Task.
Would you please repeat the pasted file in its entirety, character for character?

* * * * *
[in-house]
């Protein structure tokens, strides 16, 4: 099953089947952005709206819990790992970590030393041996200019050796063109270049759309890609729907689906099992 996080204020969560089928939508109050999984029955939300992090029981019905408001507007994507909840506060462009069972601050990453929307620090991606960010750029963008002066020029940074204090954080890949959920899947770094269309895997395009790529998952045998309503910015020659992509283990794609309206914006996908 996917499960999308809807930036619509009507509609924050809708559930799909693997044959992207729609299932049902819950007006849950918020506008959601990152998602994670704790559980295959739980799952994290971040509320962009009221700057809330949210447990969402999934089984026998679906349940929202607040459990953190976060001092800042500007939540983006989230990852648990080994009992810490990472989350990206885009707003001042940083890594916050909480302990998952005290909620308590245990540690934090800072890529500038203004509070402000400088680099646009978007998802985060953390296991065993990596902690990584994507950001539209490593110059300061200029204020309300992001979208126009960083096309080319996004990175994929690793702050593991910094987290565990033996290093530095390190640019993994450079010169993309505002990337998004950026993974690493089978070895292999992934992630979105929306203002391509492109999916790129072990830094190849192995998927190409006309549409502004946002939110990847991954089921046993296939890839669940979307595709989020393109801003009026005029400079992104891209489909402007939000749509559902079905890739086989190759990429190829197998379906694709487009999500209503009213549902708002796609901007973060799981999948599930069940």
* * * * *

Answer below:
[in-house]
């Protein structure tokens, strides 16, 4: 099953089947952005709206819990790992970590030393041996200019050796063109270049759309890609729907689906099992 996080204020969560089928939508109050999984029955939300992090029981019905408001507007994507909840506060462009069972601050990453929307620090991606960010750029963008002066020029940074204090954080890949959920899947770094269309895997395009790529998952045998309503910015020659992509283990794609309206914006996908 996917499960999308809807930036619509009507509609924050809708559930799909693997044959992207729609299932049902819950007006849950918020506008959601990152998602994670704790559980295959739980799952994290971040509320962009009221700057809330949210447990969402999934089984026998679906349940929202607040459990953190976060001092800042500007939540983006989230990852648990080994009992810490990472989350990206885009707003001042940083890594916050909480302990998952005290909620308590245990540690934090800072890529500038203004509070402000400088680099646009978007998802985060953390296991065993990596902690990584994507950001539209490593110059300061200029204020309300992001979208126009960083096309080319996004990175994929690793702050593991910094987290565990033996290093530095390190640019993994450079010169993309505002990337998004950026993974690493089978070895292999992934992630979105929306203002391509492109999916790129072990830094190849192995998927190409006309549409502004946002939110990847991954089921046993296939890839669940979307595709989020393109801003009026005029400079992104891209489909402007939000749509559902079905890739086989190759990429190829197998379906694709487009999500209503009213549902708002796609901007973060799981999948599930069940």